What if you spent every day looking for One Beautiful Thing?

Water Gypsies:


At the edge of the River Adur, adjacent to the British town of Shoreham-on-Sea in Sussex is a village of about 50 crazy-looking houseboats. Seven of these boats are the creation of local mad genius Hamish McKenzie, who started the community. McKenzie and his neighbors haunt farms and junkyards and dumps for the materials with which they build their unusual dwellings. Inhabitable vessels all, Hamish’s favorite is made from a boat ambulance merged with a black and white checkered city bus, and finished off with a nose cone from a jumbo jet. His innovative use of recycled materials include using a microwave as a mailbox, a bookcase made from an old speedboat, a dish drain made from old wooden toilet seats (shudder), and windows made from massive tractor wheels. Recycle, reduce, reuse indeed!

“I use second-hand materials because I think there’s life in inanimate objects. They’ve lived one life, and you’re just changing their purpose… ” Hamish McKenzie

In 1945, Britain retired quite a few of its smaller decommissioned military ships to the tidal mud flats around communities like Shoreham-on-Sea. So 32 years ago, when Hamish found himself homeless, he and a few friends decided to try living in them. He managed to scrape together enough money for his first boat – a junker – and has made a life for himself out of whatever he can find ever since. The genius of living in a houseboat, Hamish says, is that he’s not required to follow any building codes or inspections. He can configure his spaces however he wants.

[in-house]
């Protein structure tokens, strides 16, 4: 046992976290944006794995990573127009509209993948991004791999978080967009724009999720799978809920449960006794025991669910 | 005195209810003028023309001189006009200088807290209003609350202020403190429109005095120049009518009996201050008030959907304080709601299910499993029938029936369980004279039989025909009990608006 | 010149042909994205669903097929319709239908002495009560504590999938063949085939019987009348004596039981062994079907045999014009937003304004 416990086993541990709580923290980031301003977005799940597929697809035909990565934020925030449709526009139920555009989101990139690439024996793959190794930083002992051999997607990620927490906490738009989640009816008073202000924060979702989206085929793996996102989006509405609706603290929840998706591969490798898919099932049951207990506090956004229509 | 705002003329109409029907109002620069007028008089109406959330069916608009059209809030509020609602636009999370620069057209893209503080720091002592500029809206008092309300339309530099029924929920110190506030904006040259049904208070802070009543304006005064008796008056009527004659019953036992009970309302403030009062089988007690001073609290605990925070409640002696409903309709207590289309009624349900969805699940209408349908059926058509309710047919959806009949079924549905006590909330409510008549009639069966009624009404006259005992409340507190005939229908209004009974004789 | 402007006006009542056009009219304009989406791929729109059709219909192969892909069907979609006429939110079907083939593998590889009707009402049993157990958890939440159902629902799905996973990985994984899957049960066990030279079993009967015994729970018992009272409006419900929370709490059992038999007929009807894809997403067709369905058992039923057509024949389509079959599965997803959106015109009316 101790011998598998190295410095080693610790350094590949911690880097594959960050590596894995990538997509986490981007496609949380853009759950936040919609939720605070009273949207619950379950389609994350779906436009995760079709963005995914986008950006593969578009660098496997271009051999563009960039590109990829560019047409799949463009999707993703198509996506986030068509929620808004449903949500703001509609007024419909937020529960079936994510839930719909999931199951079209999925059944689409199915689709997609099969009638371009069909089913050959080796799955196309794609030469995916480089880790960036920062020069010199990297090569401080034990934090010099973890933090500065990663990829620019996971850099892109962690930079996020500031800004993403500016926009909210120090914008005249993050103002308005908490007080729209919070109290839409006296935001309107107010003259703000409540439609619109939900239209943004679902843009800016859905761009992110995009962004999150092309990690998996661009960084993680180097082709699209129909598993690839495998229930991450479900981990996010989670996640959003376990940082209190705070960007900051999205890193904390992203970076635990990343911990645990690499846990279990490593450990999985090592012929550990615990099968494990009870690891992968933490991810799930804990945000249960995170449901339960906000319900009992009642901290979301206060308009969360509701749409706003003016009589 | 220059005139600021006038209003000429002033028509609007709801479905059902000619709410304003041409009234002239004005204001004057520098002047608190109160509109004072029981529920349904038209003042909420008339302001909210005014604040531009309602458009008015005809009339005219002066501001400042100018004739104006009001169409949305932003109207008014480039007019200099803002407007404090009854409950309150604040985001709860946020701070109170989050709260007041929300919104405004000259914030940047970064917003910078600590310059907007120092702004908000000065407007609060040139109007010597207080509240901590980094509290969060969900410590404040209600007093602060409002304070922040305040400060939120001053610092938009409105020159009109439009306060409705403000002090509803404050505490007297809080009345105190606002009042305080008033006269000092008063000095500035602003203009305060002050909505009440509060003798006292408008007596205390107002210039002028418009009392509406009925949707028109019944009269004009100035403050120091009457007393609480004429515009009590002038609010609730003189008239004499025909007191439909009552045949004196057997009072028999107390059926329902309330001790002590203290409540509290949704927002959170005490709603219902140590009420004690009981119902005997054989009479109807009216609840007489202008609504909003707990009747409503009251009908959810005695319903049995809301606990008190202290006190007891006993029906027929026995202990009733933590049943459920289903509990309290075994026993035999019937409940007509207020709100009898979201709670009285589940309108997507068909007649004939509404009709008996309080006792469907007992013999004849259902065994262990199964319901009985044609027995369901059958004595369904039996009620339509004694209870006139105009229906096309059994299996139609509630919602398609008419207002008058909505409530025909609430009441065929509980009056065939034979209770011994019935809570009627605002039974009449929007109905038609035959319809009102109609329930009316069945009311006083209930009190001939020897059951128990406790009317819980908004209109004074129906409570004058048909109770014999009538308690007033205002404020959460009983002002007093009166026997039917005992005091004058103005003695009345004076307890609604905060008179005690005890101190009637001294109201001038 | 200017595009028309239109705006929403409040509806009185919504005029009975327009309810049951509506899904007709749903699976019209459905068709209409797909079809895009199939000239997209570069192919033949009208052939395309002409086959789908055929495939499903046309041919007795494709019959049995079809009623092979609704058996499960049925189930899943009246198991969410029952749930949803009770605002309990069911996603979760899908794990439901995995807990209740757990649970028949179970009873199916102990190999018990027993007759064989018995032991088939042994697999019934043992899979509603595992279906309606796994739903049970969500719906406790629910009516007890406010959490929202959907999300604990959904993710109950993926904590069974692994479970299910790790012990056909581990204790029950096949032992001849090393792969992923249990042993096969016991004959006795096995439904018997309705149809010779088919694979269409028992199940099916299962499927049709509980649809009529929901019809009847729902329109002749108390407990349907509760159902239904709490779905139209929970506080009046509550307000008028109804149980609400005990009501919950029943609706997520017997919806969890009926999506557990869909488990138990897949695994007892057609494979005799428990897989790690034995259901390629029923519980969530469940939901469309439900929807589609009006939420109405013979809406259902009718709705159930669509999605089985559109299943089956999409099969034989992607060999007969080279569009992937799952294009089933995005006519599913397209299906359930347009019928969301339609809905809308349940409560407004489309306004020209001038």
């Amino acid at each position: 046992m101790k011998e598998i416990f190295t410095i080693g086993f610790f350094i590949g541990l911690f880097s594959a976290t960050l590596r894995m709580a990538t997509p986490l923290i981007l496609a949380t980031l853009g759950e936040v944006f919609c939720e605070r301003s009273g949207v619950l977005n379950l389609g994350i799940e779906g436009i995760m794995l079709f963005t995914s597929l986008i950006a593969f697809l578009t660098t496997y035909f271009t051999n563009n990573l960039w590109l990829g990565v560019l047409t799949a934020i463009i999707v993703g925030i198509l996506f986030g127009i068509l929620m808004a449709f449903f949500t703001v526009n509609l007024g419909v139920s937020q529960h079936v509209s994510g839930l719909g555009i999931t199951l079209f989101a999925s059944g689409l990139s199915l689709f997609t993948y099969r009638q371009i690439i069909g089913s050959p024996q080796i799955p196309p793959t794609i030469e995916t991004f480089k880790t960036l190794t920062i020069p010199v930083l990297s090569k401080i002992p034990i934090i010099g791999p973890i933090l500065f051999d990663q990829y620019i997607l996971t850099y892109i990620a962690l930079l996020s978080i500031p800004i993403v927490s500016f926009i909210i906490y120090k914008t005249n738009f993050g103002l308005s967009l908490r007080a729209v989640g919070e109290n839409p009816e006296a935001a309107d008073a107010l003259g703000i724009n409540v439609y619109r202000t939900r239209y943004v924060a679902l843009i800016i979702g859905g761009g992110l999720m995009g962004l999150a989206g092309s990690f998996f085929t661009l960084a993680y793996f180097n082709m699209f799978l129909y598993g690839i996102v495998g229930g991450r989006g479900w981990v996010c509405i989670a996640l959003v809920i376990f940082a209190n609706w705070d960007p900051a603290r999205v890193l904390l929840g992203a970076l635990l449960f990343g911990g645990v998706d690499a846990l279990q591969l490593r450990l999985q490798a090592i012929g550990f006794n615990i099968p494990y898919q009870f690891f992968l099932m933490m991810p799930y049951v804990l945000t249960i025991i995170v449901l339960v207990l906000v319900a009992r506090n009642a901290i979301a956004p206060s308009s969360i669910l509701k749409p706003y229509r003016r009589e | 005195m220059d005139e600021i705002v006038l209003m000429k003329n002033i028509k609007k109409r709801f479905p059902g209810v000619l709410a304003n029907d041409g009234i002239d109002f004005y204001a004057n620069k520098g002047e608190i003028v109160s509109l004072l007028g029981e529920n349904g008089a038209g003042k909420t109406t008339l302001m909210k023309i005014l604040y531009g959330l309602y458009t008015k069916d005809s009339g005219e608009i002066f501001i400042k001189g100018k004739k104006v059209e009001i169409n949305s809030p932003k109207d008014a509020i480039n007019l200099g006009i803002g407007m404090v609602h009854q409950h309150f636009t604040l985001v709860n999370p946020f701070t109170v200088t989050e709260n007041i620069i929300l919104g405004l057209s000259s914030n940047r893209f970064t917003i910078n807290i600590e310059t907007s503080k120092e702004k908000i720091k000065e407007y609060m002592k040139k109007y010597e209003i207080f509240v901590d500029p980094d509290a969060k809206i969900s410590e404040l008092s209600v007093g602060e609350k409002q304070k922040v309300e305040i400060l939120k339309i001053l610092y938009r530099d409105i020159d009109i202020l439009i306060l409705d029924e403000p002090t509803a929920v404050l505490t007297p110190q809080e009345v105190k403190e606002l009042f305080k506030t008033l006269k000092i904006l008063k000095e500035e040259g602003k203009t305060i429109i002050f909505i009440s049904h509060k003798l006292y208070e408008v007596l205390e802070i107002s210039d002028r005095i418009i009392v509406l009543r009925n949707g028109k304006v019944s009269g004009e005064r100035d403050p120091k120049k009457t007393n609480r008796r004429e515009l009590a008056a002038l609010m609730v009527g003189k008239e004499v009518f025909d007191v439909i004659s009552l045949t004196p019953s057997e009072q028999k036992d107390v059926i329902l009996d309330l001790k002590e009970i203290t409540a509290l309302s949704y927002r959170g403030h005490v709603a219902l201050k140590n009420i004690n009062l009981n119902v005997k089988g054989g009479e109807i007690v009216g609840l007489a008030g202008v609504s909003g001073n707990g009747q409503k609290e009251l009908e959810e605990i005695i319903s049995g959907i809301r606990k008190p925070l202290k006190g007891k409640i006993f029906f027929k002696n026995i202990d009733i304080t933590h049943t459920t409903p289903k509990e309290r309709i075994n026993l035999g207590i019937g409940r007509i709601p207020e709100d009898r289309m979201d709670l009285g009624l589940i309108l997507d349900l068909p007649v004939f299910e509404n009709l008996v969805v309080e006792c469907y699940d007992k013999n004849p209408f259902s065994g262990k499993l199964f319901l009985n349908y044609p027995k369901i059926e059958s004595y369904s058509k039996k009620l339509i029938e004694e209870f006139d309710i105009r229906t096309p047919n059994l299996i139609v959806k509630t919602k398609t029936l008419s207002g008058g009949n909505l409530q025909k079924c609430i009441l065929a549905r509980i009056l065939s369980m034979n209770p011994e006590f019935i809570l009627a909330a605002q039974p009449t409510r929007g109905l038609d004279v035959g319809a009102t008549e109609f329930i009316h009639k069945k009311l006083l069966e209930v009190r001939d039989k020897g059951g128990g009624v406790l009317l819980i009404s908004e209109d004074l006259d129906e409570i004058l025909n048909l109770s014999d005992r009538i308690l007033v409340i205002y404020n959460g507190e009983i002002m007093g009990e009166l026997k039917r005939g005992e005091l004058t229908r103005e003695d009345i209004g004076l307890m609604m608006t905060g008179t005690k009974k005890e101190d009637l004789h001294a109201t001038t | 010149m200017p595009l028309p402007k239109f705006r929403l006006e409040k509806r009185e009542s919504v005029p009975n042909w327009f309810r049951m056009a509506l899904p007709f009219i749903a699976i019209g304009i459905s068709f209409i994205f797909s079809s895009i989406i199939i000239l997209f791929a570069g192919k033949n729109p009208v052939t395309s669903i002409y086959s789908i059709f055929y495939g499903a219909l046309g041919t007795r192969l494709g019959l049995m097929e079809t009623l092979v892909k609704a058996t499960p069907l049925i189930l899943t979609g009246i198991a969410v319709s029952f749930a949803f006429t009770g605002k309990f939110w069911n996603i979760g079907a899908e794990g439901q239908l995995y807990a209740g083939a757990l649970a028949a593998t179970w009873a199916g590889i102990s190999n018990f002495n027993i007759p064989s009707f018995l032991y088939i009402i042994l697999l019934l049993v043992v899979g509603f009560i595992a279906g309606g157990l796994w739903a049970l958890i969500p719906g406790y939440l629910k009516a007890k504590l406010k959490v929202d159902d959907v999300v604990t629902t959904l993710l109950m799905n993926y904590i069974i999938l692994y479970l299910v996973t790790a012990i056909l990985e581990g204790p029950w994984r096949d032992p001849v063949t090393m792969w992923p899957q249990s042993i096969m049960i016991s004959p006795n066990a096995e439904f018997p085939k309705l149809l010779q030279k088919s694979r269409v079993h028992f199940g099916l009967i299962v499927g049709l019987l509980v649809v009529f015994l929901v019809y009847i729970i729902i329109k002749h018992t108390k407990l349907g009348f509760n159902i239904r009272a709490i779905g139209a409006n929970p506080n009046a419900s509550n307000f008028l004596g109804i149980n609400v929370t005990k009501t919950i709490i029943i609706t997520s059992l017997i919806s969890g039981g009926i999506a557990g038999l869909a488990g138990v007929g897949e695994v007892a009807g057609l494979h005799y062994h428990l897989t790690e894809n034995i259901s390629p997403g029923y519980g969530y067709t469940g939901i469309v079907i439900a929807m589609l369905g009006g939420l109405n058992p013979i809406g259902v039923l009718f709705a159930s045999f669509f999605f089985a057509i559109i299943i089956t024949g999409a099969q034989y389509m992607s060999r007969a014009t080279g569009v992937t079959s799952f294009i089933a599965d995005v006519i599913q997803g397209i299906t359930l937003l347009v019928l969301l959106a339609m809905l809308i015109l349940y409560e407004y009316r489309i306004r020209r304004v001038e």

You can learn more about the history of the community on the Shoreham Houseboats History Facebook page, and you can rent a houseboat for the night on Airbnb here and here..

Author: Donna from MyOBT

I have committed to spending part of every day looking for at least one beautiful thing, and sharing what I find with you lovelies!

15 thoughts on “Water Gypsies:

  1. Wow that really is beautiful!

    Liked by 1 person

  2. What ever floats your boat…so to speak. He does have a creative imagination.

    Liked by 2 people

  3. Gives new meaning to ‘renew, reuse, recycle.’

    Liked by 2 people

  4. These really are fascinating. I like all the quirky angles and contrasts created by using the salvaged materials. I actually had no idea that there were no standards or codes that had to be adhered to when it came to house boats. My in-laws owned a narrowboat in the UK for years and one of my former students used to live on a houseboat on the Thames but I still had no idea people could just freestyle the design.

    Liked by 1 person

  5. The word I come up with is – unique!!

    Liked by 1 person

  6. Pingback: Creative Juice #114 | ARHtistic License

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